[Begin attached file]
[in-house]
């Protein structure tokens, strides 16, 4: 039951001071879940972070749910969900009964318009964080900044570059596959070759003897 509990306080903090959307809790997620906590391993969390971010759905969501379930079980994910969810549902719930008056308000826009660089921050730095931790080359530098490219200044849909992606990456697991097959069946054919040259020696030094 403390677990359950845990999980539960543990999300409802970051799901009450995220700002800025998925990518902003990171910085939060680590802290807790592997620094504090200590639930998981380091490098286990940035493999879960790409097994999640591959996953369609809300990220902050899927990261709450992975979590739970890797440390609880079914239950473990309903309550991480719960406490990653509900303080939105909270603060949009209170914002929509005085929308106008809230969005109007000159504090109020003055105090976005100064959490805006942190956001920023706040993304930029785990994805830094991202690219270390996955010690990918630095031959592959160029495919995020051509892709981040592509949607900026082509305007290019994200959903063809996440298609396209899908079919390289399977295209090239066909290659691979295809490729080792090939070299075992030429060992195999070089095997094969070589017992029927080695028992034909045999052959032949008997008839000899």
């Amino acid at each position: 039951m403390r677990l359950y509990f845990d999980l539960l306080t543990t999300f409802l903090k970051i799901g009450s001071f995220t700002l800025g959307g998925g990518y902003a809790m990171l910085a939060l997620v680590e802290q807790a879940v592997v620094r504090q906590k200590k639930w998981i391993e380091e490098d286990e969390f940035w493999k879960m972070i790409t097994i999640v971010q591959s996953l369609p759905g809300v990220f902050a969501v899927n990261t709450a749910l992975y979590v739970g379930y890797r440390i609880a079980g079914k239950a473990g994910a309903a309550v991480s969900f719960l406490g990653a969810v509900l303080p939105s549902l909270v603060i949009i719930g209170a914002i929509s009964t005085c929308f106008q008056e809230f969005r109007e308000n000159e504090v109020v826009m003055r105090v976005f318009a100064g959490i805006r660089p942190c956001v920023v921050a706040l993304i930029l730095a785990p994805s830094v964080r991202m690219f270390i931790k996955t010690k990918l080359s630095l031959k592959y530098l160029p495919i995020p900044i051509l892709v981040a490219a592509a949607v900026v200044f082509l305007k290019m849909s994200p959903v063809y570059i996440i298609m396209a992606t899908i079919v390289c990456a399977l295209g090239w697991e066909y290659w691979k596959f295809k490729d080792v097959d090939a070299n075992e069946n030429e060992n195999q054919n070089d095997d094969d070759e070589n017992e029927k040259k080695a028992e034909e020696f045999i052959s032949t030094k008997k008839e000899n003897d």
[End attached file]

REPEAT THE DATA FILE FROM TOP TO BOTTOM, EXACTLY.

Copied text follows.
[in-house]
């Protein structure tokens, strides 16, 4: 039951001071879940972070749910969900009964318009964080900044570059596959070759003897 509990306080903090959307809790997620906590391993969390971010759905969501379930079980994910969810549902719930008056308000826009660089921050730095931790080359530098490219200044849909992606990456697991097959069946054919040259020696030094 403390677990359950845990999980539960543990999300409802970051799901009450995220700002800025998925990518902003990171910085939060680590802290807790592997620094504090200590639930998981380091490098286990940035493999879960790409097994999640591959996953369609809300990220902050899927990261709450992975979590739970890797440390609880079914239950473990309903309550991480719960406490990653509900303080939105909270603060949009209170914002929509005085929308106008809230969005109007000159504090109020003055105090976005100064959490805006942190956001920023706040993304930029785990994805830094991202690219270390996955010690990918630095031959592959160029495919995020051509892709981040592509949607900026082509305007290019994200959903063809996440298609396209899908079919390289399977295209090239066909290659691979295809490729080792090939070299075992030429060992195999070089095997094969070589017992029927080695028992034909045999052959032949008997008839000899």
């Amino acid at each position: 039951m403390r677990l359950y509990f845990d999980l539960l306080t543990t999300f409802l903090k970051i799901g009450s001071f995220t700002l800025g959307g998925g990518y902003a809790m990171l910085a939060l997620v680590e802290q807790a879940v592997v620094r504090q906590k200590k639930w998981i391993e380091e490098d286990e969390f940035w493999k879960m972070i790409t097994i999640v971010q591959s996953l369609p759905g809300v990220f902050a969501v899927n990261t709450a749910l992975y979590v739970g379930y890797r440390i609880a079980g079914k239950a473990g994910a309903a309550v991480s969900f719960l406490g990653a969810v509900l303080p939105s549902l909270v603060i949009i719930g209170a914002i929509s009964t005085c929308f106008q008056e809230f969005r109007e308000n000159e504090v109020v826009m003055r105090v976005f318009a100064g959490i805006r660089p942190c956001v920023v921050a706040l993304i930029l730095a785990p994805s830094v964080r991202m690219f270390i931790k996955t010690k990918l080359s630095l031959k592959y530098l160029p495919i995020p900044i051509l892709v981040a490219a592509a949607v900026v200044f082509l305007k290019m849909s994200p959903v063809y570059i996440i298609m396209a992606t899908i079919v390289c990456a399977l295209g090239w697991e066909y290659w691979k596959f295809k490729d080792v097959d090939a070299n075992e069946n030429e060992n195999q054919n070089d095997d094969d070759e070589n017992e029927k040259k080695a028992e034909e020696f045999i052959s032949t030094k008997k008839e000899n003897d």